GEORGE JONAS

In 1977 I published By Persons Unknown: The Strange Death of Christine Demeter, written by George Jonas and Barbara Amiel. From the outset, the collaboration of the husband and wife team was, let’s say, interesting. Both of them were highly talented, highly opinionated, and determined to produce an excellent book, so their standards were very high. If collaborating on a book puts pressure on any pair of authors, the pressure increases immensely if the authors are a married couple. I was fascinated to watch their outspoken relationship play out, often in my office,with George drawling cynical conclusions that usually ended the debate.
The book developed a very exciting momentum, as the superb chapters came in. Finally, in my role as editor I felt able to begin my copy on the back of the published book with the words, “In future years this book will be seen as a classic.” This is what happened, as the book won an Edgar Award,and provoked comparisons with Truman Capote’s In Cold Blood. It established both Barbara Amiel and George Jonas as major authors.
This joint success did not save their marriage. Courteously, they came to my office to tell me this news in person. I reacted, as most of us would, by flailing around, telling them how sorry I was to hear it, and offering to do anything I could to help them. George dryly suggested that it would be very nice if I could help with the laundry.
Later I saw George in action as a CBC Director. After the success of Alligator Pie, the children’s book by Dennis Lee illustrated by Frank Newfeld, a new book by the Lee-Newfeld team was obviously a big story. Big enough certainly, for me to arrange a launch party one afternoon at the old Boys and Girls House Library on St. George Street, with scores of excited nine-year-olds in attendance. And big enough for the CBC to send a camera crew to cover it, under George Jonas’s direction.
Since the new book was called Garbage Delight I had arranged for a City garbage truck (you would be amazed what a life in publishing involves) to deliver Dennis, hanging on to the back, in overalls, and the similarly-clad Frank in the truck beside the driver.
We had fifty kids on the sidewalk jumping up and down outside the Library, and George and I were set up with his cameras when I signalled that the truck should start, and come down busy St. George Street, to pull in at the cleared space beside the crowd of kids, and George’s cameras.
As the truck approached, the kids (and publishers) cheered loudly. Then the truck simply ….kept on going.
Something had gone wrong with Frank’s directions to the driver, who drove on a full fifty yards beyond the kids and the cameras. I tried to retrieve the situation by getting the kids to run to greet the  now-bickering authors, but it was not a huge success.
George was philosophical. As the crowd disappeared into the library, he said.”Can we run that through again?”
A fine, witty man. I was glad to count him as a friend.
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The Embedded Biographer

The recent travails of David Petraeus and “the other woman,” his biographer, Paula Broadwell (no jokes, please, and stay away from jokes about the book title, All In) remind me of the perils of close literary association. I have been involved in many projects that worked, with the author and the subject getting along well, and others that almost produced violence.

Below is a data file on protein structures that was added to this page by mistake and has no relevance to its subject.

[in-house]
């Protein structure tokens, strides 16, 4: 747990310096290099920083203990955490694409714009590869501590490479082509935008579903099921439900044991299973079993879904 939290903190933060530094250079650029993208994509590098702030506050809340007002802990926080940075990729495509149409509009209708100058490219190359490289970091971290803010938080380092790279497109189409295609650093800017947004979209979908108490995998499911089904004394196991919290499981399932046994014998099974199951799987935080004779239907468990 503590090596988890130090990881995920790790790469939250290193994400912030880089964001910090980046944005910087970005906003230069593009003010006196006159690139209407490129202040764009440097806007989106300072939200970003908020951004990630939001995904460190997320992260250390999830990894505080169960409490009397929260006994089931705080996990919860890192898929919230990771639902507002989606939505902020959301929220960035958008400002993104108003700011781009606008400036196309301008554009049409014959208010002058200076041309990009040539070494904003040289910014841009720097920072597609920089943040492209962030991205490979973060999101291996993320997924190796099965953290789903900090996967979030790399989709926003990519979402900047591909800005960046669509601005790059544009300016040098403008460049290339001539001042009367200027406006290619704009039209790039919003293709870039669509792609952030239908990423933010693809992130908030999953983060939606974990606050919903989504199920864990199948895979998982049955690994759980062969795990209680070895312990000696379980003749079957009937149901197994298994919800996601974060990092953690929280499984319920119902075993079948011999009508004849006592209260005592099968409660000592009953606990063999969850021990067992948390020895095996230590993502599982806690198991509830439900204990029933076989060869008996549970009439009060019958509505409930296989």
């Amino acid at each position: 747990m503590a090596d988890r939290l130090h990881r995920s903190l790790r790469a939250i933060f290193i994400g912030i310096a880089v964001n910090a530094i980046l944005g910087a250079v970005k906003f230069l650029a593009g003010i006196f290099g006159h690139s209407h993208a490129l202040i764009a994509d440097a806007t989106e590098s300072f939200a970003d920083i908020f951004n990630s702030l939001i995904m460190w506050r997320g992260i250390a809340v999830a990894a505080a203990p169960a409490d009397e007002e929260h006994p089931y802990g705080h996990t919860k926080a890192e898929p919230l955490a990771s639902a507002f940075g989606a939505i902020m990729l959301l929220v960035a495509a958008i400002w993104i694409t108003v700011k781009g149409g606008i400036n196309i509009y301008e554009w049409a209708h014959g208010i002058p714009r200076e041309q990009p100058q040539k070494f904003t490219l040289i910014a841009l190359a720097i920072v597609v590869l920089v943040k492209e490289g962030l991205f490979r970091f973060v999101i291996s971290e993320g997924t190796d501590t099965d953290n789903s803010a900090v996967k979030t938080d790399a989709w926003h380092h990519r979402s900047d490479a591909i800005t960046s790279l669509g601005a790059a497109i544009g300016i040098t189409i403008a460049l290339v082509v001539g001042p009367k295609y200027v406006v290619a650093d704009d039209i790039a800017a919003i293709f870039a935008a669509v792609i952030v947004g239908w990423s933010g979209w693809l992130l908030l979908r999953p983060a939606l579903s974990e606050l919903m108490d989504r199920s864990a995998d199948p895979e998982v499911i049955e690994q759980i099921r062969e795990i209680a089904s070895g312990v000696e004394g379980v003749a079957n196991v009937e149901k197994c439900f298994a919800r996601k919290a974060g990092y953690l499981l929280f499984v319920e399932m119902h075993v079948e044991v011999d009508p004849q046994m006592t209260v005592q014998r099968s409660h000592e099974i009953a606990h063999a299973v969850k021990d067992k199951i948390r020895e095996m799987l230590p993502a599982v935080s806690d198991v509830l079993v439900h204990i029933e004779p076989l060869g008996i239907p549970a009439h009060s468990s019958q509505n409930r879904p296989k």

I remember, for example, when a ghost writer for Garth Drabinsky’s book, Closer to the Sun, had a crisis meeting with him in his office one Sunday.

While Avie Bennett (the Chairman of McClelland & Stewart) and I watched glumly, the writer and Garth stood nose to nose, screaming at each other. Avie whispered to me that we were wasting our time. I counselled patience, that maybe they could work this out.

Avie was right.

On occasion the relationship between the ghost writer and the author of record, or the writer and the biographee, produces such strains that the luckless editor or publisher has to step in as referee, almost wrapping his arms around one of the combatants like a hockey linesman. The strains can extend far beyond the romantic. I remember the wife of a prominent man whose biography was in the works who came to my office to threaten suicide if the book was not to her liking.

Sometimes, as with David Petraeus and Ms. Broadwell, a dangerously close relationship develops between author and subject. Interestingly, Ms. Broadwell had a co-author on the Petraeus book named Vernon Loeb, who was “dumbfounded” by the news of the romantic liaison. But then, Mr. Loeb’s wife has described him as “the most clueless person in America.”

Sometimes, instead of an attraction developing, the opposite happens — a husband and wife author team split up in the course of writing the book. This was the case with George Jonas and Barbara Amiel, who were in the thick of writing their true-crime book about Peter Demeter, By Persons Unknown, when they broke up. They courteously came to my office to inform me of this development. Taken aback, I said predictable things about being sorry to hear it. When I politely offered to do whatever I could to help in this situation, George (an old-fashioned man with a quick wit) mentioned that he now would have a problem with his laundry.

There is a Canadian angle to all this. When Jill Kelley (suspected by Ms. Broadwell of being the other “other woman”) started to receive threatening e-mails (which brought in the FBI, and then the world), they included the words “Who do you think you are?”

It’s clear that all of the best stories prove to have links with Alice Munro.